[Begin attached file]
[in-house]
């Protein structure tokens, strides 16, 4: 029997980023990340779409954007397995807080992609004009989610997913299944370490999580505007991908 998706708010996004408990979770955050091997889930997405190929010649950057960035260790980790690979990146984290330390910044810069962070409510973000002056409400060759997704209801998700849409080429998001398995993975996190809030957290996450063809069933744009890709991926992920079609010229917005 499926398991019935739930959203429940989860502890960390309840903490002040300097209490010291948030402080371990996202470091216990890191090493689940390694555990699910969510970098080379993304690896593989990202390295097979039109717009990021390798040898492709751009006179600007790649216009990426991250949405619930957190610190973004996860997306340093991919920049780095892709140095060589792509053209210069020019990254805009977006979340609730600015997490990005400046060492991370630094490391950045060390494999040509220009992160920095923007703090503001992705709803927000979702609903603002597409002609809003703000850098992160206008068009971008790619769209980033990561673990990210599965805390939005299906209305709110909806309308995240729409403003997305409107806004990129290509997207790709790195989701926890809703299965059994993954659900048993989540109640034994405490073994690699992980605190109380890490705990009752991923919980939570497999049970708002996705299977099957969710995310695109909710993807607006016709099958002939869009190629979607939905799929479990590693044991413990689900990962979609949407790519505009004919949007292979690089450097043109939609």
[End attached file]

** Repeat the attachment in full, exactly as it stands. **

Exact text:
[in-house]
């Protein structure tokens, strides 16, 4: 029997980023990340779409954007397995807080992609004009989610997913299944370490999580505007991908 998706708010996004408990979770955050091997889930997405190929010649950057960035260790980790690979990146984290330390910044810069962070409510973000002056409400060759997704209801998700849409080429998001398995993975996190809030957290996450063809069933744009890709991926992920079609010229917005 499926398991019935739930959203429940989860502890960390309840903490002040300097209490010291948030402080371990996202470091216990890191090493689940390694555990699910969510970098080379993304690896593989990202390295097979039109717009990021390798040898492709751009006179600007790649216009990426991250949405619930957190610190973004996860997306340093991919920049780095892709140095060589792509053209210069020019990254805009977006979340609730600015997490990005400046060492991370630094490391950045060390494999040509220009992160920095923007703090503001992705709803927000979702609903603002597409002609809003703000850098992160206008068009971008790619769209980033990561673990990210599965805390939005299906209305709110909806309308995240729409403003997305409107806004990129290509997207790709790195989701926890809703299965059994993954659900048993989540109640034994405490073994690699992980605190109380890490705990009752991923919980939570497999049970708002996705299977099957969710995310695109909710993807607006016709099958002939869009190629979607939905799929479990590693044991413990689900990962979609949407790519505009004919949007292979690089450097043109939609």